Gestational weight gain is perceived as uncontrollable by pregnant people.
Inadequate gestational weight gain may originate from a lack of psychosocial support.
General health of the foetus is the main motivation to adopt strategies in pregnancy.
Inadequate nutrition and exercise-related strategies are applied during pregnancy.
Credible information on gestational weight gain, nutrition and exercise is hard to access.
More than half of pregnant Canadian people exceed current gestational weight gain recommendations, which has been associated with adverse outcomes for both parent and child. Although the physiological causes of excessive gestational weight gain have been well investigated, few studies have evaluated the context of gestational weight gain and body changes through the perspective of pregnant people. Therefore, we aim to explore factors influencing body changes and weight gain during pregnancy as experienced by pregnant individuals.
A total of three focus groups and six individual interviews were conducted with pregnant people (n=21) recruited in the 2nd or 3rd trimester. A semi-structured interview guide was developed according to a pre-existing conceptual model by Hill et al., 2013. Focus groups and interviews were recorded, transcribed, and thematically analysed using NVivo software.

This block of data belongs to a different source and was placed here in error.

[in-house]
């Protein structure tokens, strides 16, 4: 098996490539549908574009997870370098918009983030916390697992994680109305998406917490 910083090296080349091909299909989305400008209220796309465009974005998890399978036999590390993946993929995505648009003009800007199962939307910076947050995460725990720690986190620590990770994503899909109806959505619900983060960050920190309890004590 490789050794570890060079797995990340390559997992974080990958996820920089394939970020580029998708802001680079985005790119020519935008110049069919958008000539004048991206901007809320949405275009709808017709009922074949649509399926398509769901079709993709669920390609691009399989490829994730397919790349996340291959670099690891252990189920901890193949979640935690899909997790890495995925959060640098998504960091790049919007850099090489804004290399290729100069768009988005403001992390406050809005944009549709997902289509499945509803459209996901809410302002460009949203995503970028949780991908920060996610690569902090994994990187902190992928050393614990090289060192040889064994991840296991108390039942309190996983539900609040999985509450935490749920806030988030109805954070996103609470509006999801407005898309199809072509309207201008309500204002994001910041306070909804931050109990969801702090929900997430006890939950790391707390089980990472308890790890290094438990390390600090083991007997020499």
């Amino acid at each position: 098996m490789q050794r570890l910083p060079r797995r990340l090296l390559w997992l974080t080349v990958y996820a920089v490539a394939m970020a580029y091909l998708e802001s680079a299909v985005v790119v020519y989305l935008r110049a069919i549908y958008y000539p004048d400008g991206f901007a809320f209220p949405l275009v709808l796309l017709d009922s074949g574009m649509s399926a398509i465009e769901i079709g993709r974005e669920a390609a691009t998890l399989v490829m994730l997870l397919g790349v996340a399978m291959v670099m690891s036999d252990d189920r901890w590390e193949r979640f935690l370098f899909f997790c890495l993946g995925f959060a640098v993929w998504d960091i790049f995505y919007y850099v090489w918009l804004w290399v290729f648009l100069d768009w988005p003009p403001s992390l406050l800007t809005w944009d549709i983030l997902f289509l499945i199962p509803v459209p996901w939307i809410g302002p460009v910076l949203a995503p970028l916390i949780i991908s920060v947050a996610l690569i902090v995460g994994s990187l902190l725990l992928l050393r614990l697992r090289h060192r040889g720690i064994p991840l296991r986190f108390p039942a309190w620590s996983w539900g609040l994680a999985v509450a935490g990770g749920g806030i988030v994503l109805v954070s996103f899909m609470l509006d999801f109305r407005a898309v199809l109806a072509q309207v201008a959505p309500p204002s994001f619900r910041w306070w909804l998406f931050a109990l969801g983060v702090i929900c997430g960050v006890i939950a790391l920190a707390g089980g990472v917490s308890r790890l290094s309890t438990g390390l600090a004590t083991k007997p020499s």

Results were categorized into four main themes, based on the conceptual model: (1) parental psychological, social and cognitive factors, (2) outcomes, (3) parental behaviors and (4) health behavior change constructs. Participants identified structural, social, professional, and especially partner support (1), health-related strategies (2), body image (1) and knowledge of gestational weight gain recommendations (3) as influent components of their body changes experience.
In this study, the themes addressed affect both pregnant individuals and their relatives. Enhanced knowledge of gestational weight gain recommendations in this population, support from relatives and quality of follow-up offered by health professionals must therefore be considered as possible avenues of intervention.Le texte complet de cet article est disponible en PDF.
Keywords : Pregnancy, Qualitative research, Gestational weight gain, Psychology, Nutrition, Physical activity
Abbreviations : GWG, BMI, HCP